Transformation/change of variables in this differential equation?

1. Nov 1, 2009

kingwinner

Transformation/change of variables in this differential equation!?

Maybe my background is just weak...I was thinking about this for almost 1.5 hours already, but I still end up totally confused. Perhaps this is because I was never able to understand the ideas of a function and change of variables completely...perhaps I have a serious conceptual flaw.

1. The problem statement, all variables and given/known data
Consider the following partial differential equation with initial values(IV) and boundary conditions(BC):
ut - k uxx = x + 2t, 1<x<7, t>0
BC: u(1,t) = u(7,t) = 0
IV: u(x,0) = x+5
Our goal is to transform the above to the interval [0,6].
Let w = x-1.
Transform the whole problem to the interval w E [0,6]. (write in terms of w)

2. Relevant equations/concepts
No knowledge of partial differential equation is needed. Anyone with a solid background in mutlivariable calculus and change of variables should be able to answer this question. (I think)

3. The attempt at a solution
ux=uw dw/dx = (uw) (1) = uw
uxx = ...(apply chain rule again) = uww
[On the left side, think of u as u(x,t). On the right side, think of u as u(w,t)]

BC:
x=1 <=> w=0
x=7 <=> w=6
So the boundary conditions get transformed to u(0,t)=u(6,t)=0 [here think of u as u(w,t)]

IV:
We know u(x,0) = x+5
=> u(w,0) = w+5
[I believe the logic in this step cannot be wrong, consider e.g. f(4z)=cos(4z), now how do we find f(4z-y)? Of course, f(4z-y)=cos(4z-y). How do we find f(z)? Surely, f(z)=cos(z). Right??]

So my final answer is: [here think of u as u(w,t)]
ut - k uww = w+1+2t, 0<w<6, t>0
BC: u(0,t) = u(6,t) = 0
IV: u(w,0) = w+5

However, I really have some bad feeling that the result u(w,0) = w+5 is wrong, but I don't know where the mistake is.
I tried to calculate it in a different way and the answer is the same.
u(w,0)
= u(x-1,0) = (x-1)+5
=> u(w,0) = w+5

Can someone please kindly explain why and where my mistake is? What is the correct answer?

Any help is greatly appreciated!

2. Nov 1, 2009

kingwinner

Re: Transformation/change of variables in this differential equation!?

Can somebody please help?? I know it's suuposed to be simple, but I can't figure it out...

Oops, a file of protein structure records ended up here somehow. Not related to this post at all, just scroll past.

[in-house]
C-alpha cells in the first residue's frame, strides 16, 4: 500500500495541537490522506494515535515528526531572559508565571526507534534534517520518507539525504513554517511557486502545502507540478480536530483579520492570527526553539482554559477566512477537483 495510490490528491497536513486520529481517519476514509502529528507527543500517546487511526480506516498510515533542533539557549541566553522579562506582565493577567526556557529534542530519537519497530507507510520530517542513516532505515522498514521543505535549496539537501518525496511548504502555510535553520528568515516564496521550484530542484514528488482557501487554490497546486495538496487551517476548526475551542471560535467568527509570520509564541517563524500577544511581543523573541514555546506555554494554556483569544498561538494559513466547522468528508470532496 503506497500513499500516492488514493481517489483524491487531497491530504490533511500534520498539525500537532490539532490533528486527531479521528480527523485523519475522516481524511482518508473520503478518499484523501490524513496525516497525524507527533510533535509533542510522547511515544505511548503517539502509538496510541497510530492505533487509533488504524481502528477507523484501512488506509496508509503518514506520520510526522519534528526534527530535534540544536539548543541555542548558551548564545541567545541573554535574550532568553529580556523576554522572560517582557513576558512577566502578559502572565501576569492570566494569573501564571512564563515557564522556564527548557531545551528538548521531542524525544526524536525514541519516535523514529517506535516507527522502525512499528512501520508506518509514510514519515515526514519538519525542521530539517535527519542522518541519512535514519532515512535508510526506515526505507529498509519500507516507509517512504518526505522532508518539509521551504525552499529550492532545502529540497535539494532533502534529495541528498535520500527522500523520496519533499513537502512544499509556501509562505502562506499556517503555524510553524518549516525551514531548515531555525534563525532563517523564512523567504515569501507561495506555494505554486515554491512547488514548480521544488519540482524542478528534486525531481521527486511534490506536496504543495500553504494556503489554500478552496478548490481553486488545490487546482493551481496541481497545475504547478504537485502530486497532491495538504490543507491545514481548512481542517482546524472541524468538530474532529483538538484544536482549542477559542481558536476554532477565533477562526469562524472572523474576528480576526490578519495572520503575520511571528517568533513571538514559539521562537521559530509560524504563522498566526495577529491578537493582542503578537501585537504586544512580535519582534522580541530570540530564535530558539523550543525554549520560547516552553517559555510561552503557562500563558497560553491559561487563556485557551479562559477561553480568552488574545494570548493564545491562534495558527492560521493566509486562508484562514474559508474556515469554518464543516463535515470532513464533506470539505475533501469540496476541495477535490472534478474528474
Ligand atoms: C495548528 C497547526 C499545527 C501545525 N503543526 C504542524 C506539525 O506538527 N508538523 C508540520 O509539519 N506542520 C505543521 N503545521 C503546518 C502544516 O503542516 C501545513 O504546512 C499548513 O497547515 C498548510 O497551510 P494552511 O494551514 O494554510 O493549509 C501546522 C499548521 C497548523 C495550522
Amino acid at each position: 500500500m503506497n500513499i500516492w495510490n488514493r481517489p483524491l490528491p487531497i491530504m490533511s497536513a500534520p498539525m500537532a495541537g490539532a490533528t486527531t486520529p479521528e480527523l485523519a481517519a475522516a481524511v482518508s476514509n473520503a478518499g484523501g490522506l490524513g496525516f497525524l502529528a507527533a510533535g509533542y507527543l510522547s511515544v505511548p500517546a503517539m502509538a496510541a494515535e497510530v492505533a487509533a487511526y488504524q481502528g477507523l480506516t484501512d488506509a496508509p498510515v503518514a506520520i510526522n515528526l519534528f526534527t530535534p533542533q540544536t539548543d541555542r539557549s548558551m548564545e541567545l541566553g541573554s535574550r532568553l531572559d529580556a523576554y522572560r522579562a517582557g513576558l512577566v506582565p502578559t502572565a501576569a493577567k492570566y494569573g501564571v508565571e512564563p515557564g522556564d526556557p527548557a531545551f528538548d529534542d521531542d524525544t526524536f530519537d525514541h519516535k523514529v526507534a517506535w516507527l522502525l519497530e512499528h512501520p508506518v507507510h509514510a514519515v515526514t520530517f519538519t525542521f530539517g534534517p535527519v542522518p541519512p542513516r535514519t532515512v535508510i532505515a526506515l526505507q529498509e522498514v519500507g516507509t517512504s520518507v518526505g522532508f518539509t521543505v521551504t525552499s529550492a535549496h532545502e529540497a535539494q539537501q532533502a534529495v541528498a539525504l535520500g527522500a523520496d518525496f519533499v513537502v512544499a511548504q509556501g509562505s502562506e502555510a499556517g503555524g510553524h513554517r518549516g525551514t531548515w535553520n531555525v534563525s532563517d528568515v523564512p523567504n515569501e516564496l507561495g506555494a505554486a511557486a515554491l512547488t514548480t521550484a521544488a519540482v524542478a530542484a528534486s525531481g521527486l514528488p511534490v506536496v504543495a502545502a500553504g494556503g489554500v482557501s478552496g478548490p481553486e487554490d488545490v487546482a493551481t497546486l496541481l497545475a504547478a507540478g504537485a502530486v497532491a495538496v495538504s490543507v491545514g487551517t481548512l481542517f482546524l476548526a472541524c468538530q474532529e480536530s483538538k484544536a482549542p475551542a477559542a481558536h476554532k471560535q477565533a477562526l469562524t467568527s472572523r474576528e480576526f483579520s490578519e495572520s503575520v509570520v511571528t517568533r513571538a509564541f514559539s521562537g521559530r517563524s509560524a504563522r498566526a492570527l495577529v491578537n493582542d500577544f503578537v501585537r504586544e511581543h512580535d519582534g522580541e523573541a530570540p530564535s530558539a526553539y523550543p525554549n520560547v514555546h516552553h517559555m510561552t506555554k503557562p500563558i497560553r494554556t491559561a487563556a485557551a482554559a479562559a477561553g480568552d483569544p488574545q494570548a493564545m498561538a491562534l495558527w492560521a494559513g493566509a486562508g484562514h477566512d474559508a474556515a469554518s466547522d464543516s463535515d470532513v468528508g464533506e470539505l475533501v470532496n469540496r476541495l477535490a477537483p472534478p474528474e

In short, my problem is the following:
Suppose u(x,0) = x+5.
Let w = x-1.
Does it imply that u(w,0) = w+5?

3. Nov 2, 2009

lanedance

Re: Transformation/change of variables in this differential equation!?

I haven't had a chance to read the top bit but say you have u(x,t) such that
u(x,0) = x+5

and you want to subsitute
w = x-1
then
x = w+1

so I would substitute in
u(w=x+1,0) = (w+1)+5 = w+6

4. Nov 2, 2009

lanedance

Re: Transformation/change of variables in this differential equation!?

will try & have a better look tonight

5. Nov 2, 2009

kingwinner

Re: Transformation/change of variables in this differential equation!?

Maybe it's u(w,0) = x+6. But can you please tell me where my mistake is? Also, HOW did you get u(w,0) = x+6? You said w=x+1, but I think we're supposed to have w=x-1?

We know u(x,0) = x+5
=> u(w,0) = w+5 ?
I believe the logic in this step cannot be wrong, consider e.g. f(4z)=cos(4z), now how do we find f(4z-y)? Of course, f(4z-y)=cos(4z-y). How do we find f(z)? Surely, f(z)=cos(z). Right??

u(w,0)
= u(x-1,0) = (x-1)+5
=> u(w,0) = w+5 ?

6. Nov 3, 2009

lanedance

Re: Transformation/change of variables in this differential equation!?

ok so how about we try and recude the variable confusion, by introducing another function f(w,t) defined by
$$f(w,t) = u(x(w),t)$$

so the variable change is
$$w(x) = x-1$$
and re-arranging in case we need it later
$$x(w) = 1+w$$
also differentiating gives
$$\frac{dx}{dw} = 1$$

then, chain rule differentiation gives
$$f_{ww} = u_{xx}$$
$$f_{t} = u_{t}$$

so the differential equation becomes
$$f_t- kf_{ww} = x(w) -2t = 1+w-2t$$

the boundary & initial conditions becomes
$$f(0,t) = f(6,t) = 0$$
and
$$f(w,0) = u(x(w),0) = x(w) + 5 = w+6$$

Last edited: Nov 3, 2009